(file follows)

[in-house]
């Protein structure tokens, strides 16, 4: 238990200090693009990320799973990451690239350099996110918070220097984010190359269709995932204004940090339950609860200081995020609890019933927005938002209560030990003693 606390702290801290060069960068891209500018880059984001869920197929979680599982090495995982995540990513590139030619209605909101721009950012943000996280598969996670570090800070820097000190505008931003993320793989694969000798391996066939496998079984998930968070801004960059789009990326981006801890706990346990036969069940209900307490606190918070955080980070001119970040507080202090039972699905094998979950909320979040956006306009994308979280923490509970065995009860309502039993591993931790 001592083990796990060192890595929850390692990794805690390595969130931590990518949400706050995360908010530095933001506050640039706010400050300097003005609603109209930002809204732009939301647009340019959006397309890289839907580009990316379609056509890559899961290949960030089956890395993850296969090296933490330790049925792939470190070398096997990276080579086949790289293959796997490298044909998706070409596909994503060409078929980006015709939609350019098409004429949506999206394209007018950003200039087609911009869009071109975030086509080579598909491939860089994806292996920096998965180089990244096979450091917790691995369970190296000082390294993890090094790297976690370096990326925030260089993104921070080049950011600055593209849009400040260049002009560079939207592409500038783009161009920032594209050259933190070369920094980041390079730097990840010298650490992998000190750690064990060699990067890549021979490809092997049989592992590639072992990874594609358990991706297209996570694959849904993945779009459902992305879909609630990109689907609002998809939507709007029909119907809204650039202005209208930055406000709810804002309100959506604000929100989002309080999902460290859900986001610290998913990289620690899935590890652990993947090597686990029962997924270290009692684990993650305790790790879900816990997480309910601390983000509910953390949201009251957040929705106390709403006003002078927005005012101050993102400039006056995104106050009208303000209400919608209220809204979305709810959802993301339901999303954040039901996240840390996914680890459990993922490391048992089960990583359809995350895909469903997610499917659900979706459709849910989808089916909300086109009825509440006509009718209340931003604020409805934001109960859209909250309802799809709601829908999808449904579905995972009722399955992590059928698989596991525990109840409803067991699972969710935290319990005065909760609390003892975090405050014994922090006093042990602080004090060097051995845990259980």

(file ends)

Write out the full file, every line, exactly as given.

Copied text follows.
[in-house]
């Protein structure tokens, strides 16, 4: 238990200090693009990320799973990451690239350099996110918070220097984010190359269709995932204004940090339950609860200081995020609890019933927005938002209560030990003693 606390702290801290060069960068891209500018880059984001869920197929979680599982090495995982995540990513590139030619209605909101721009950012943000996280598969996670570090800070820097000190505008931003993320793989694969000798391996066939496998079984998930968070801004960059789009990326981006801890706990346990036969069940209900307490606190918070955080980070001119970040507080202090039972699905094998979950909320979040956006306009994308979280923490509970065995009860309502039993591993931790 001592083990796990060192890595929850390692990794805690390595969130931590990518949400706050995360908010530095933001506050640039706010400050300097003005609603109209930002809204732009939301647009340019959006397309890289839907580009990316379609056509890559899961290949960030089956890395993850296969090296933490330790049925792939470190070398096997990276080579086949790289293959796997490298044909998706070409596909994503060409078929980006015709939609350019098409004429949506999206394209007018950003200039087609911009869009071109975030086509080579598909491939860089994806292996920096998965180089990244096979450091917790691995369970190296000082390294993890090094790297976690370096990326925030260089993104921070080049950011600055593209849009400040260049002009560079939207592409500038783009161009920032594209050259933190070369920094980041390079730097990840010298650490992998000190750690064990060699990067890549021979490809092997049989592992590639072992990874594609358990991706297209996570694959849904993945779009459902992305879909609630990109689907609002998809939507709007029909119907809204650039202005209208930055406000709810804002309100959506604000929100989002309080999902460290859900986001610290998913990289620690899935590890652990993947090597686990029962997924270290009692684990993650305790790790879900816990997480309910601390983000509910953390949201009251957040929705106390709403006003002078927005005012101050993102400039006056995104106050009208303000209400919608209220809204979305709810959802993301339901999303954040039901996240840390996914680890459990993922490391048992089960990583359809995350895909469903997610499917659900979706459709849910989808089916909300086109009825509440006509009718209340931003604020409805934001109960859209909250309802799809709601829908999808449904579905995972009722399955992590059928698989596991525990109840409803067991699972969710935290319990005065909760609390003892975090405050014994922090006093042990602080004090060097051995845990259980």